Creative Grouping Can Promote Critical Thinking


Creative grouping can maximize instructional time for Common Core standards. Having students organize themselves using criteria from the Common Core can be an effective way to promote critical thinking.



HOW IT WORKS

Algebra is now included in the Common Core for sixth grade math, which I love because I taught Algebra I in eighth grade for over 20 years. The challenge for me has been how to fit it all in and find ways to make abstract ideas more concrete for younger students.

I first used this creative grouping strategy to introduce the notion of simplifying algebraic expressions by combining like terms. I cut in half the 4 x 6 index cards we use for our math word wall words and wrote an algebraic term on each card. Because there are eight tables in my room I created 8 sets of 3 like terms to accommodate groups of three students at each table.

I handed each student a term as they entered the room, telling them to get into groups with their “like terms.”

What happened next was amazing. I stood and watched as they immediately began looking for their partners. They were talking about math, processing information, classifying, and organizing from the minute they entered the room.

By the end of the day, I had witnessed the same thing in all four math classes. Students sat with their “like terms” that day and had the opportunity to work with students other than those in their regular support groups. They seemed to enjoy the change - so much so that I decided to use the creative grouping strategy to highlight other concepts as well.


  • Equivalent measurements – Example: 36 inches, 3 feet, 1 yard
  • Equivalent fractions –Example: ½, 3/6, 4/8
  • Percent/decimal/fraction – Example: .4, 40%, 40/100


This idea could be particularly well adapted to language arts and reading. Students could group themselves by:

  • Beginning/ending sounds
  • Parts of speech
  • Rhyming words
  • Prefixes/suffixes
  • Synonyms/antonyms


GROUP SIZE

The size of student groups will be determined by factors such as class size, room size, type of activity, and available furniture and equipment. The daily cooperative learning groups in my current classroom consist of three students because of the size and number of the round tables in my room. When I had 35 students in a small eighth grade classroom, we worked in groups of four because it was the only way I could fit them all in there!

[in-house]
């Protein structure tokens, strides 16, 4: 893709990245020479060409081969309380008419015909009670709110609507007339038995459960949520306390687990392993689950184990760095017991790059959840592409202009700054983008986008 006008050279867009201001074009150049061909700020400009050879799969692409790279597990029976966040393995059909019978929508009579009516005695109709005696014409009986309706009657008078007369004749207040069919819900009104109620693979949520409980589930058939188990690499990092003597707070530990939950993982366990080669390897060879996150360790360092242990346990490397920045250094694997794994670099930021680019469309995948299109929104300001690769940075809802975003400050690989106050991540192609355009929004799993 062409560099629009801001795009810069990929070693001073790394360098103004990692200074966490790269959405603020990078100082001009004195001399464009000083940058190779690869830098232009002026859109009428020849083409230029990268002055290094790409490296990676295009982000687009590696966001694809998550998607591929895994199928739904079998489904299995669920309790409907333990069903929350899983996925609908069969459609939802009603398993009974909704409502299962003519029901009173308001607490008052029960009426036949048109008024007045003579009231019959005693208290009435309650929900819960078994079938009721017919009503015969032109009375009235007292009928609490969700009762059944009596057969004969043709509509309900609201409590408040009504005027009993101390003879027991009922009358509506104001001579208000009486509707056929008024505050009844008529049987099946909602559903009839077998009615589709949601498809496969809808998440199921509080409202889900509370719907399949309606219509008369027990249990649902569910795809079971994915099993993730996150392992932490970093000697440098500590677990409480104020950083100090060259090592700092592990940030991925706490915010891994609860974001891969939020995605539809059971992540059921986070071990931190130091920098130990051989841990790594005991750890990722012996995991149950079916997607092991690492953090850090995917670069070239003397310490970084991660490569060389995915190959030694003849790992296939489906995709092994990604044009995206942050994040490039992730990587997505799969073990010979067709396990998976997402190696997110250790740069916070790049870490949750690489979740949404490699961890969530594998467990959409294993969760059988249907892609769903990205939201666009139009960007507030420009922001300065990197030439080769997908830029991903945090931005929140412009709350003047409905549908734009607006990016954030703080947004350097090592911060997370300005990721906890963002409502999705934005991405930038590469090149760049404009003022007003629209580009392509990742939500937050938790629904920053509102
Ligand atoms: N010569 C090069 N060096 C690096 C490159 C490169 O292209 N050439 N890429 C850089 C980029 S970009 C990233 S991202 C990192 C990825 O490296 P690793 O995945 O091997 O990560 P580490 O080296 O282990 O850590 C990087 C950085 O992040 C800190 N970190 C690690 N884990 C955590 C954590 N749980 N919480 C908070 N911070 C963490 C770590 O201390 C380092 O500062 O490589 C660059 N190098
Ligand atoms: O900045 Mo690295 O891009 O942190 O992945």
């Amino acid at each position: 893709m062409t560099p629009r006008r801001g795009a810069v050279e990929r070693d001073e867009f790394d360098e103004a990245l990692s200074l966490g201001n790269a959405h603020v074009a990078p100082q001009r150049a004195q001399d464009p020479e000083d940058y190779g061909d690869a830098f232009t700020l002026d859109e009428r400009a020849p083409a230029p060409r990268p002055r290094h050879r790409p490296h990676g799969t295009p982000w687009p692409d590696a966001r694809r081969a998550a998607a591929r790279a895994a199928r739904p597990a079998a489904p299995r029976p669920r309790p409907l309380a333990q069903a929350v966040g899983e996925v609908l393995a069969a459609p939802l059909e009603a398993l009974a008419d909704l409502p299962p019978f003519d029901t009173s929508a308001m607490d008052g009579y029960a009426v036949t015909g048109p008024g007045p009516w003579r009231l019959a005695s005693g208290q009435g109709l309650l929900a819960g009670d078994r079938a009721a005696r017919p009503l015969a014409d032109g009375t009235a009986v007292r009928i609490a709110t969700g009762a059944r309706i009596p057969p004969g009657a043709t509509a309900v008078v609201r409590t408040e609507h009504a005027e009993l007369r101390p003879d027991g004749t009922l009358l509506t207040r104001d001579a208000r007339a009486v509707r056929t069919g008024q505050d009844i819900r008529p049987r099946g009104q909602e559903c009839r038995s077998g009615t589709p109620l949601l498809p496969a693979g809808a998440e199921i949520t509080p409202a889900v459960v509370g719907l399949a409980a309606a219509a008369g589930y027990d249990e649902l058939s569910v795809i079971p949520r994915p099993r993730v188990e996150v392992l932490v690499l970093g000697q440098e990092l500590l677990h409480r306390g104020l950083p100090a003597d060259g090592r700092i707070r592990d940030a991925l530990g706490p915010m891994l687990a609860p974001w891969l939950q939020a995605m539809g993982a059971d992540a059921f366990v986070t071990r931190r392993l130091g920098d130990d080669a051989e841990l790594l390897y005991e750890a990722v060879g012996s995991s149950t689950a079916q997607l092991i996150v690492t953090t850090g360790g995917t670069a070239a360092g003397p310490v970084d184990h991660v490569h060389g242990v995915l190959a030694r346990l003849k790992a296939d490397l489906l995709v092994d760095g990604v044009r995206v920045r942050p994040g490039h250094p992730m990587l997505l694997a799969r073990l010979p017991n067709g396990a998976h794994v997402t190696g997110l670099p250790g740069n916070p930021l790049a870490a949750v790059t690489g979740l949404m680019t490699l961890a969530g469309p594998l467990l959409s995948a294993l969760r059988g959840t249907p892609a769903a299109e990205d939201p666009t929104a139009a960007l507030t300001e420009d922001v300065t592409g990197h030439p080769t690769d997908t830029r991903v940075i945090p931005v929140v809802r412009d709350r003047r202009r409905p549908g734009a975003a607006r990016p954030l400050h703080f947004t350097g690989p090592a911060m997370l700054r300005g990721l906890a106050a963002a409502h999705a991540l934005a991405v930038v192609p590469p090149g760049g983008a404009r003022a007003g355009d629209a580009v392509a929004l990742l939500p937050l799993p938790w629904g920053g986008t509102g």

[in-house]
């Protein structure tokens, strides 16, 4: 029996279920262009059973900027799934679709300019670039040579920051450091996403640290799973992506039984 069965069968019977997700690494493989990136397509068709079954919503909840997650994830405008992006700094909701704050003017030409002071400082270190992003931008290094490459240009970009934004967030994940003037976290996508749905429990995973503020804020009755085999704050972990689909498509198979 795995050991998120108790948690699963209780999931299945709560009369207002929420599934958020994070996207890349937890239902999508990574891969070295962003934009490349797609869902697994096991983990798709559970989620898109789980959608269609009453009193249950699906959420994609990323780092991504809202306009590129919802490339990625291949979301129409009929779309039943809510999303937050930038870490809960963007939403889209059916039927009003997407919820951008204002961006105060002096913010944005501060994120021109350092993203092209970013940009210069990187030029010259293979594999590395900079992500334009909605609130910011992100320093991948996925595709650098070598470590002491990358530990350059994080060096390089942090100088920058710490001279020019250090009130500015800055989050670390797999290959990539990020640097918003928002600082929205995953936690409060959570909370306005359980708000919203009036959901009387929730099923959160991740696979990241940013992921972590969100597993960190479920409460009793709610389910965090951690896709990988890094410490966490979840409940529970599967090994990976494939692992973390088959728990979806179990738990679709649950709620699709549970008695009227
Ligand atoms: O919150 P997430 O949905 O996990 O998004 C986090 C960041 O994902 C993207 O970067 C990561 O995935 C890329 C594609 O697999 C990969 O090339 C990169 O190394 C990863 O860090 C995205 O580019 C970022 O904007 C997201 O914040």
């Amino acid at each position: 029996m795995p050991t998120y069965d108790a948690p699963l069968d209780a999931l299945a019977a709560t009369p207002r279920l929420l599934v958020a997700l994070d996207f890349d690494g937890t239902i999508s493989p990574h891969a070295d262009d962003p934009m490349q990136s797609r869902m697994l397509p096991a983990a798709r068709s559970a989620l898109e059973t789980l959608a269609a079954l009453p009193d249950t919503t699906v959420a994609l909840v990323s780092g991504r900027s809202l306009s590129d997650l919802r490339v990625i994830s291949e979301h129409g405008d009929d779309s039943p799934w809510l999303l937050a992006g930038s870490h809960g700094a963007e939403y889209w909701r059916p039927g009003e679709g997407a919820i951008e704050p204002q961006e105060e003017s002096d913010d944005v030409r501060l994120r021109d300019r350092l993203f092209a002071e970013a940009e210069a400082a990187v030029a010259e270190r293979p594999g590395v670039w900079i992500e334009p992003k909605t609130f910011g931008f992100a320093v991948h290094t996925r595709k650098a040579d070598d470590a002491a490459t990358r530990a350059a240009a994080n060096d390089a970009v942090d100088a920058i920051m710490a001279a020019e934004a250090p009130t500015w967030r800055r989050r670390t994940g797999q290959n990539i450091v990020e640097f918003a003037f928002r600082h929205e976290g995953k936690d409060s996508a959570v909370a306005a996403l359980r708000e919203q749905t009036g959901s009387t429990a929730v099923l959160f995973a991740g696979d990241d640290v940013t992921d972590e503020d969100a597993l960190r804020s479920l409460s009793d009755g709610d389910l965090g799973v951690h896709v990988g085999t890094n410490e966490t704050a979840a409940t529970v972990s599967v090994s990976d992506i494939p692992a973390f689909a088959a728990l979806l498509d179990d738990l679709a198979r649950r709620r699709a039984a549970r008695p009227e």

Return to Cooperative Learning from Creative Grouping



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Benefits of Group Work

The first year after I converted from desks and rows to group work, I was absolutely stunned at the improvement my kids showed on their standardized test in the area of vocabulary development.Their scores soared!

It had not occurred to me that students would learn so many words from each other! What happened was that they gleaned new words from each student with whom they worked that year, and my goal was for every student to work with every other student in a group at least once during the year.

They also reported to me that they made more friends that year than in any year previously. According to them, they talked to people they would not ordinarily have talked to, and when they got to know them, they found that they were not so different after all.

I learned more than my students did that year, and I never went back to desks and rows.